I like swinging my butt out- improper heeling

This is a place to gain some understanding of dog behavior and to assist people in training their dogs and dealing with common behavior problems, regardless of the method(s) used. This can cover the spectrum from non-aversive to traditional methods of dog training. There are many ways to train a dog. Please avoid aggressive responses, and counter ideas and opinions with which you don't agree with friendly and helpful advice. Please refrain from submitting posts that promote off-topic discussions. Keep in mind that you may be receiving advice from other dog owners and lovers... not professionals. If you have a major problem, always seek the advice of a trainer or behaviorist!

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Barked: Wed Sep 26, '12 9:36pm PST 
I've been working on heeling with Suka and she gets that when I stop, she sits but she likes to sit with her butt swinged out so she's pretty much facing me. And I try to take a few steps back and/or forth to straighten her out and lure with a treat but she still sits out. I've tried doing heeling in right circles so she knows she has a back end, but it still aint clicking in her head. Any help??

Do you even- lift?
Barked: Wed Sep 26, '12 11:06pm PST 
Have you tried heeling against a wall? She's probably used to being rewarded facing you. Work against a wall for a while so she gets used to being rewarded to the side.

we will dance in- the ring without- words
Barked: Thu Sep 27, '12 3:31am PST 
I agree, heel against a wall or curb. It builds muscle memory. Or shape it.


The Monster
Barked: Thu Sep 27, '12 5:31am PST 
Her butt is swinging out because she's watching your hands and/or the reward. Try delivering the food on the other side of her head to compensate. This will just be for a short time while you build up muscle memory for proper position.
Maggie,- Tika, &- Porter

Aussie-tastic- Trio
Barked: Thu Sep 27, '12 2:16pm PST 
My girls are reformed butt swingers. I treat with my left hand on the left side of the dog's head (like Cohen mentioned).

Barked: Thu Oct 4, '12 7:11pm PST 
I agree heeling against a wall or help. You can also use something like a jump pole to move her butt over and act as a physical barrier. Also be conscience of your oh shoulder position. I had this problem until I realized he was reading my body language and doing EXACTLY what it told him.

Barked: Sat Oct 6, '12 1:32pm PST 
First ask yourself why do you want her to sit next to you and is it important? Unless we want to compete how a dog sits doesn't matter as long as they sit.

The best and easiest way to teach a dog to sit next to you is to walk along a wall or fence so she can't swing her butt out when told to sit. The more you do this the quicker she will learn it.

I like training to be easy and simple, with having 5 dogs I don't have the time to work each dog for a long time so I find easier ways like walking along a wall or fence. I don't see much point in making life more difficult than I have to.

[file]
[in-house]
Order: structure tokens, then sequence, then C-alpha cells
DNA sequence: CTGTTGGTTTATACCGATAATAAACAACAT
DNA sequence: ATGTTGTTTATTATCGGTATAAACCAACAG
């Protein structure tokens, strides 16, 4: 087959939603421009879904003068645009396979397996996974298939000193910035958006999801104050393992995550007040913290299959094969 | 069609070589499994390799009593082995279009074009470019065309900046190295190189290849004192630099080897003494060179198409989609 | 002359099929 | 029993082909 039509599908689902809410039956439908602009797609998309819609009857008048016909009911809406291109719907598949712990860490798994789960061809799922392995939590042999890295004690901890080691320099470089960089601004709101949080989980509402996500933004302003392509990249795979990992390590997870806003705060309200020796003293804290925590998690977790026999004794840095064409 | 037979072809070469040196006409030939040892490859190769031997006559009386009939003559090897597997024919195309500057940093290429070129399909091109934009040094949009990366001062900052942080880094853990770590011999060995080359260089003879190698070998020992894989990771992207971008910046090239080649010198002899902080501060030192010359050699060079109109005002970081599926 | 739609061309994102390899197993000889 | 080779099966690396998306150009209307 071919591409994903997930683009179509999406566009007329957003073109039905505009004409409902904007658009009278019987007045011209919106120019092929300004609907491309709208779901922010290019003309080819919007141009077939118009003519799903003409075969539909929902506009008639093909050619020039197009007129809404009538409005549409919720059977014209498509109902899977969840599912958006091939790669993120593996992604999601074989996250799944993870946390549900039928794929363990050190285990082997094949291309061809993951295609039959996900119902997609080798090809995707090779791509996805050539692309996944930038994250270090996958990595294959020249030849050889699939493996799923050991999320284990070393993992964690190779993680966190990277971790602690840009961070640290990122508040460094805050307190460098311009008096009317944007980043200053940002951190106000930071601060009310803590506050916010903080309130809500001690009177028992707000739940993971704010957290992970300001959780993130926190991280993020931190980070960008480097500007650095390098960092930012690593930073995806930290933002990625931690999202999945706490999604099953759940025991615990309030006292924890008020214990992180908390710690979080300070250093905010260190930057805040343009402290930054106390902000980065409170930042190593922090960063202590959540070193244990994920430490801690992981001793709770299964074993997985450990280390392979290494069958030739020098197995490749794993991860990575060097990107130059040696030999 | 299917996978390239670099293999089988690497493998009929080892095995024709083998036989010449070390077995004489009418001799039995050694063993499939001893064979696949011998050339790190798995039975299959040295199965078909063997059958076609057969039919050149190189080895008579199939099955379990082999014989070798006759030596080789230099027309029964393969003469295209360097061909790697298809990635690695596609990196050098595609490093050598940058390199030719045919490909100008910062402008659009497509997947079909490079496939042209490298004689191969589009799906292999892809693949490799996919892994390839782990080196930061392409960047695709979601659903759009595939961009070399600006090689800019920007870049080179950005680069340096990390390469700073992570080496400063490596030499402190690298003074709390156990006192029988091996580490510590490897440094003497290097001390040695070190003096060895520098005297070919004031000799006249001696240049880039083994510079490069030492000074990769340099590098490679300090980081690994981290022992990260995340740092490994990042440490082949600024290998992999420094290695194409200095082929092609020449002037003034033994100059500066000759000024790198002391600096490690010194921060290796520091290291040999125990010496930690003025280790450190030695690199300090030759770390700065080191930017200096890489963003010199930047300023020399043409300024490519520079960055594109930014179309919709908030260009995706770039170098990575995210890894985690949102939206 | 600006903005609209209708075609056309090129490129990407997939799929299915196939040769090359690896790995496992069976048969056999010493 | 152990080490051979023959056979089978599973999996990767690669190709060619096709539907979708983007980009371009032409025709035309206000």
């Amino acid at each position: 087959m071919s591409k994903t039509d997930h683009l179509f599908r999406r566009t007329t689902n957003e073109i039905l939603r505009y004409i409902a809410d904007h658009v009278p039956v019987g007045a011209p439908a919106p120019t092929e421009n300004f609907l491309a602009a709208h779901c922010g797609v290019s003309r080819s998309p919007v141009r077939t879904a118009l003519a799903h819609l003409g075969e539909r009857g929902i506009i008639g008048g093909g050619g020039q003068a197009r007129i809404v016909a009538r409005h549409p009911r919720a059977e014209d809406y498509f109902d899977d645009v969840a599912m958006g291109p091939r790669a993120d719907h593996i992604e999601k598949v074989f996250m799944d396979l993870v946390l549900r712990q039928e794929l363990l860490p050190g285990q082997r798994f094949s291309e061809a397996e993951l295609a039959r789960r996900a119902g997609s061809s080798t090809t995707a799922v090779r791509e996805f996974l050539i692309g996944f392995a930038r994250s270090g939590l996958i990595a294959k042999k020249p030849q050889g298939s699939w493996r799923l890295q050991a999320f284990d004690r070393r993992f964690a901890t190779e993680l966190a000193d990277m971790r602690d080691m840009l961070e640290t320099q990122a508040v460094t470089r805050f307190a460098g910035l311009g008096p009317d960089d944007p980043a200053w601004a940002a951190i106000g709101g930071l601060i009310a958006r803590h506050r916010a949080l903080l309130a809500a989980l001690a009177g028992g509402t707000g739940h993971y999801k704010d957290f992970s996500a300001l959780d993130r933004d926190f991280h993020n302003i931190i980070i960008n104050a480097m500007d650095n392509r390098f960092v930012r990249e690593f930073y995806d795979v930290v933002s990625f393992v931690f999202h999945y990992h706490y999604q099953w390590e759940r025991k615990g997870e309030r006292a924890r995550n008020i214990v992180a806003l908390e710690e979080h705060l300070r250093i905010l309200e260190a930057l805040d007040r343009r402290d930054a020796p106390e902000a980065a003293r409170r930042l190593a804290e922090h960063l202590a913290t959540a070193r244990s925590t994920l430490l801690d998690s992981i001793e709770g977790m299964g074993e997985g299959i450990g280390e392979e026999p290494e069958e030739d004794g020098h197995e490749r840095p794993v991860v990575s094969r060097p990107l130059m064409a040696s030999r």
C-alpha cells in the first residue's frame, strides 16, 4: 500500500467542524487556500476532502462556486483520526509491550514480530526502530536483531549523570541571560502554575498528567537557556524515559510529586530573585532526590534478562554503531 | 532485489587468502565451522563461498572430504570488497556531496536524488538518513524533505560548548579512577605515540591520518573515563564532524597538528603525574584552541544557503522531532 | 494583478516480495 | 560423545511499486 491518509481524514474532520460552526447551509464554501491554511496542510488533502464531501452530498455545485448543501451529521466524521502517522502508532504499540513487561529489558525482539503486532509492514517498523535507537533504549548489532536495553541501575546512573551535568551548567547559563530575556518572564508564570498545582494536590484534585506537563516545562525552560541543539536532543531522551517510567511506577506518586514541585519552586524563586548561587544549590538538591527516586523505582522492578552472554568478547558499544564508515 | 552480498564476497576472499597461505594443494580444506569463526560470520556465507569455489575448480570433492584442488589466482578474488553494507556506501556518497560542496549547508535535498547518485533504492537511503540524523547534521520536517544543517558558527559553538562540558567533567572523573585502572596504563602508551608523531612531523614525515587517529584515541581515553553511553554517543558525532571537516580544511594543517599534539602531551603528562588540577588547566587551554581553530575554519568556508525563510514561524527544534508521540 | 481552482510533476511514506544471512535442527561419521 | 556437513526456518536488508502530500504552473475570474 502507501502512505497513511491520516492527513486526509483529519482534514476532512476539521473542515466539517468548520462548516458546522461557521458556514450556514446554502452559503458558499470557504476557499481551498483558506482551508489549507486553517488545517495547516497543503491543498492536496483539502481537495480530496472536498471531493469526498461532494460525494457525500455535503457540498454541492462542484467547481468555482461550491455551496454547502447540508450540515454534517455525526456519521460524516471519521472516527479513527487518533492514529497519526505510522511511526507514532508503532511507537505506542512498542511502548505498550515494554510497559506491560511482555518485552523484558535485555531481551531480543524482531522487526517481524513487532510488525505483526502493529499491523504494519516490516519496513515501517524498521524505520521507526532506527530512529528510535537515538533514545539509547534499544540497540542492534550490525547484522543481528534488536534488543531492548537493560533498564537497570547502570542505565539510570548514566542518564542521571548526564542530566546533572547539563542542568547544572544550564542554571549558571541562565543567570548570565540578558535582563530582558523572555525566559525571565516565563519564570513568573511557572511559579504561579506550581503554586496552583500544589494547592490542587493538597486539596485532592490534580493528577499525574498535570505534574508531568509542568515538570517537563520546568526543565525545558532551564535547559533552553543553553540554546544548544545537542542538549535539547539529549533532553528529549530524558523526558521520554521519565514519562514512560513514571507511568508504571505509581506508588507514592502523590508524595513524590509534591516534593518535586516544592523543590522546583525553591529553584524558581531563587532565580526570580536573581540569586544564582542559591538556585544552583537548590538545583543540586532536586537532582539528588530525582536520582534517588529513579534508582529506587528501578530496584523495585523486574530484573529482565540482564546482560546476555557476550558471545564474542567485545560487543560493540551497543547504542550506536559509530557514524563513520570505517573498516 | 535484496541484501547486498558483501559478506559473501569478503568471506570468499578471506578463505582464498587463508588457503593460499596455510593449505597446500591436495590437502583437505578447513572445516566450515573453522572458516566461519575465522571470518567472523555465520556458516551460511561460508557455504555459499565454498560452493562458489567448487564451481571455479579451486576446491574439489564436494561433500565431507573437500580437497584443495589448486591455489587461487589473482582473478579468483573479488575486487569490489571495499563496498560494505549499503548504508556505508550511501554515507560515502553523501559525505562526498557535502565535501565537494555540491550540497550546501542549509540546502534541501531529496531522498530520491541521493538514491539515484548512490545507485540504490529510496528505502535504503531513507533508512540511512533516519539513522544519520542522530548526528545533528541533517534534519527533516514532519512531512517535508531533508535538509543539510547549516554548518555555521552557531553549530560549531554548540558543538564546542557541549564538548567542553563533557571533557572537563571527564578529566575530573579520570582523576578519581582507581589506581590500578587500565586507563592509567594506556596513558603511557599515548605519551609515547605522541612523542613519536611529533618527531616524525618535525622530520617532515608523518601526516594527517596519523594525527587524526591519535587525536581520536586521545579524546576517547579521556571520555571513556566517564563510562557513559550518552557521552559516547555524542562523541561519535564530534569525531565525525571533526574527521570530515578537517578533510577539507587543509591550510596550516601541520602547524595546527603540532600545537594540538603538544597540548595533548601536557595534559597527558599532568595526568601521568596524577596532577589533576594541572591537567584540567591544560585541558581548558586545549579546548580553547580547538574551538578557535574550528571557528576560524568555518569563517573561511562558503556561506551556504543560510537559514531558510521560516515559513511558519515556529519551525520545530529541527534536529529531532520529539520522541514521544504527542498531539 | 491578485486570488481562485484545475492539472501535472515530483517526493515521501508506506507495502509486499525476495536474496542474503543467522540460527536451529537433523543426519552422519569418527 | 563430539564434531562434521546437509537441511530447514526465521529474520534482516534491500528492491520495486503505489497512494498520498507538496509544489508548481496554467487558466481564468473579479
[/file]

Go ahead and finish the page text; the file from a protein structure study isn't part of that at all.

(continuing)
happy dance

Will Work For- Food
Barked: Sat Oct 6, '12 7:27pm PST 
Whoa! Hold the bus!
Your dog is only 6 months old and proper formal heeling is really a very complicated task for dog to learn, one that takes months and months to perfect. A 6 month old, giant breed puppy does not even have proper body awareness yet so really should not be expected to know how to sit perfectly straight in heel position. Sorry, but I would skip the formal heeling for now and work on just walking nice on a leash, attention games, basic manners and fun puppy stuff. Formal heeling should be taught in very small incremental steps and asking a puppy (or any dog) to sit perfectly straight in heel position when you stop walking, is really something you add much later. This should be taught as a totally seperate exercise from actual "heeling" and then added in. I know it is always fun to train our puppies but there is so much important foundation training that our puppies need and that go a far way to helping with the formal obedience stuff later on. Teach your pup where heel position is. Teach how to find heel position. Teach how to focus on you from heel position. This is all done without taking a step. Play. Have fun. Make this a big game. There is no reason to rush formal heel training.

Barked: Sun Oct 7, '12 3:22am PST 
Sorry I didn't realise that this was a pup, it is very dangerous to pups to expect them to do to much too quickly, by insisting she sits next to you is aksing far too much for a 6 month old. She is still growing both internally and externally, at her age she is just going into her teenage hooligan stage as well as her second fear period, how you handle her in the next 6 to 12 months will affect her for the rest of her life.

We all want well trained dogs but we should enjoy having our dogs as well as our dogs enjoy their lives, if we ask to much of them it is a very poor life for our dogs.

Cry cry cry!
Barked: Sun Oct 7, '12 6:55am PST 
Am I only one who doesn't think doing heel work with a 6 month old puppy is some sort of training sin?

They are puppies, taper your expectations, but you don't have to completely bench any and all hopes of working on more elaborate behaviors.

Can't say I remember exactly when I started working on front-to-finishes and heeling with Ridley, but I've been doing it for a while and he just now turned 1 year. Took a while to get him to sit at heel and not turn away to face me either, but I did as others suggested, used a wall. Sits fine at heel now (still doesn't totally grasp the concept of a swing finish, but we're getting there).
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